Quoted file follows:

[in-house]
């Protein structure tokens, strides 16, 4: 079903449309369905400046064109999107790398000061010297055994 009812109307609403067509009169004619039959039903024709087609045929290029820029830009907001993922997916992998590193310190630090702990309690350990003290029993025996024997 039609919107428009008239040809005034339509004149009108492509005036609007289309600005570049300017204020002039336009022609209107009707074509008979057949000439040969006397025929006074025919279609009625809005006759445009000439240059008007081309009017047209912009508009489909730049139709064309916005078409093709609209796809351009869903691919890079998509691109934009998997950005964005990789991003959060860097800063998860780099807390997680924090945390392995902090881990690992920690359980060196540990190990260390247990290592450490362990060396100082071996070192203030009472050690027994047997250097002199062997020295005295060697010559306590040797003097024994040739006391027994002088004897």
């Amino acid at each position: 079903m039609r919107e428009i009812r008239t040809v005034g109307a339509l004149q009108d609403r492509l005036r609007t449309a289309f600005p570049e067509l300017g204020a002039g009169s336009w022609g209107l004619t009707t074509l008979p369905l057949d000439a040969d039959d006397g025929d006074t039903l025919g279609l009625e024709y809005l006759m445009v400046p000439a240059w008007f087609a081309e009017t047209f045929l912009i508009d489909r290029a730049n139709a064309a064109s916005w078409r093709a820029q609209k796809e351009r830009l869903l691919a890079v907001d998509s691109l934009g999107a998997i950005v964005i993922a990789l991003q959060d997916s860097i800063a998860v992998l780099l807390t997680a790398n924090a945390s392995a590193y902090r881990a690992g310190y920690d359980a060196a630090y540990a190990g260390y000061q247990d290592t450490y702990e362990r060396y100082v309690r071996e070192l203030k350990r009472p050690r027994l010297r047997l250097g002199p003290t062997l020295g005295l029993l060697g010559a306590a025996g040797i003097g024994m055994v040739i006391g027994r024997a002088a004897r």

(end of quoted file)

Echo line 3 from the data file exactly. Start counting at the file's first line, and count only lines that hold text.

């Amino acid at each position: 079903m039609r919107e428009i009812r008239t040809v005034g109307a339509l004149q009108d609403r492509l005036r609007t449309a289309f600005p570049e067509l300017g204020a002039g009169s336009w022609g209107l004619t009707t074509l008979p369905l057949d000439a040969d039959d006397g025929d006074t039903l025919g279609l009625e024709y809005l006759m445009v400046p000439a240059w008007f087609a081309e009017t047209f045929l912009i508009d489909r290029a730049n139709a064309a064109s916005w078409r093709a820029q609209k796809e351009r830009l869903l691919a890079v907001d998509s691109l934009g999107a998997i950005v964005i993922a990789l991003q959060d997916s860097i800063a998860v992998l780099l807390t997680a790398n924090a945390s392995a590193y902090r881990a690992g310190y920690d359980a060196a630090y540990a190990g260390y000061q247990d290592t450490y702990e362990r060396y100082v309690r071996e070192l203030k350990r009472p050690r027994l010297r047997l250097g002199p003290t062997l020295g005295l029993l060697g010559a306590a025996g040797i003097g024994m055994v040739i006391g027994r024997a002088a004897r």